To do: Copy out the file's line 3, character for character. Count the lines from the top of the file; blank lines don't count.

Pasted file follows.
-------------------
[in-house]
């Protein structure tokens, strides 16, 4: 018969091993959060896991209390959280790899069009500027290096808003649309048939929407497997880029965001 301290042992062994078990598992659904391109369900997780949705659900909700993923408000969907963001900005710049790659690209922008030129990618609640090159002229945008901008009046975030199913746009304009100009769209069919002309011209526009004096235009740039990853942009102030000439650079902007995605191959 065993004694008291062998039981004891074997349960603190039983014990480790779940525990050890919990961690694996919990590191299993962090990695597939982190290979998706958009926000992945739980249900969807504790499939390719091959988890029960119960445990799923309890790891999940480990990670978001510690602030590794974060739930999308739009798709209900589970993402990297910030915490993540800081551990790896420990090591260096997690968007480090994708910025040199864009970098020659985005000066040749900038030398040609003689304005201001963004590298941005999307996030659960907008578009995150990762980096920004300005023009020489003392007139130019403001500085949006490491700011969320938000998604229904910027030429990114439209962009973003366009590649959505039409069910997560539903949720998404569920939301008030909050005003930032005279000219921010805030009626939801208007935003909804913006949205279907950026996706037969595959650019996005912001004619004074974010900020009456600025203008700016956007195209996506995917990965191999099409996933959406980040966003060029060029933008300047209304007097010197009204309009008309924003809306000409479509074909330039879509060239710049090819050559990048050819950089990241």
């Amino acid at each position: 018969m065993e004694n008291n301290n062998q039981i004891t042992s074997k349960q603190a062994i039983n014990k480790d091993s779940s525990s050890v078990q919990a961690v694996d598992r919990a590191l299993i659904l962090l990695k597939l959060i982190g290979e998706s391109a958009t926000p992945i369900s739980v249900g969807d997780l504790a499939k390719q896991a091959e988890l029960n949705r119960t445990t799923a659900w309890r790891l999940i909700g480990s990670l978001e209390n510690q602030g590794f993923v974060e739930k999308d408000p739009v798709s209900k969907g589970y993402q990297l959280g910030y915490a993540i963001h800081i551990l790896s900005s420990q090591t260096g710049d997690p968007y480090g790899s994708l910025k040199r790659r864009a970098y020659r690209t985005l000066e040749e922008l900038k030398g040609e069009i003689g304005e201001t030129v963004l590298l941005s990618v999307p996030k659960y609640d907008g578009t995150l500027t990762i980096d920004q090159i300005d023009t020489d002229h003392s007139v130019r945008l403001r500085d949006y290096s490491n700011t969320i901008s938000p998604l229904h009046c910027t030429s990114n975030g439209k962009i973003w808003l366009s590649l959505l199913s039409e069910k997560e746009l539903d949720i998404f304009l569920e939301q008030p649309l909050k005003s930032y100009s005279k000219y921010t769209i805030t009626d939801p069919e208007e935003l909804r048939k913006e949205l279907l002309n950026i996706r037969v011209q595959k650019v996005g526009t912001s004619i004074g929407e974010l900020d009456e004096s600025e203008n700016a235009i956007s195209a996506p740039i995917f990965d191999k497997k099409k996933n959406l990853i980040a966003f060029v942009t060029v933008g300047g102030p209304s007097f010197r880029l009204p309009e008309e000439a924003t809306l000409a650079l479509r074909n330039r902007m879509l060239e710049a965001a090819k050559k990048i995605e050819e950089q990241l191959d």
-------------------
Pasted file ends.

């Amino acid at each position: 018969m065993e004694n008291n301290n062998q039981i004891t042992s074997k349960q603190a062994i039983n014990k480790d091993s779940s525990s050890v078990q919990a961690v694996d598992r919990a590191l299993i659904l962090l990695k597939l959060i982190g290979e998706s391109a958009t926000p992945i369900s739980v249900g969807d997780l504790a499939k390719q896991a091959e988890l029960n949705r119960t445990t799923a659900w309890r790891l999940i909700g480990s990670l978001e209390n510690q602030g590794f993923v974060e739930k999308d408000p739009v798709s209900k969907g589970y993402q990297l959280g910030y915490a993540i963001h800081i551990l790896s900005s420990q090591t260096g710049d997690p968007y480090g790899s994708l910025k040199r790659r864009a970098y020659r690209t985005l000066e040749e922008l900038k030398g040609e069009i003689g304005e201001t030129v963004l590298l941005s990618v999307p996030k659960y609640d907008g578009t995150l500027t990762i980096d920004q090159i300005d023009t020489d002229h003392s007139v130019r945008l403001r500085d949006y290096s490491n700011t969320i901008s938000p998604l229904h009046c910027t030429s990114n975030g439209k962009i973003w808003l366009s590649l959505l199913s039409e069910k997560e746009l539903d949720i998404f304009l569920e939301q008030p649309l909050k005003s930032y100009s005279k000219y921010t769209i805030t009626d939801p069919e208007e935003l909804r048939k913006e949205l279907l002309n950026i996706r037969v011209q595959k650019v996005g526009t912001s004619i004074g929407e974010l900020d009456e004096s600025e203008n700016a235009i956007s195209a996506p740039i995917f990965d191999k497997k099409k996933n959406l990853i980040a966003f060029v942009t060029v933008g300047g102030p209304s007097f010197r880029l009204p309009e008309e000439a924003t809306l000409a650079l479509r074909n330039r902007m879509l060239e710049a965001a090819k050559k990048i995605e050819e950089q990241l191959d």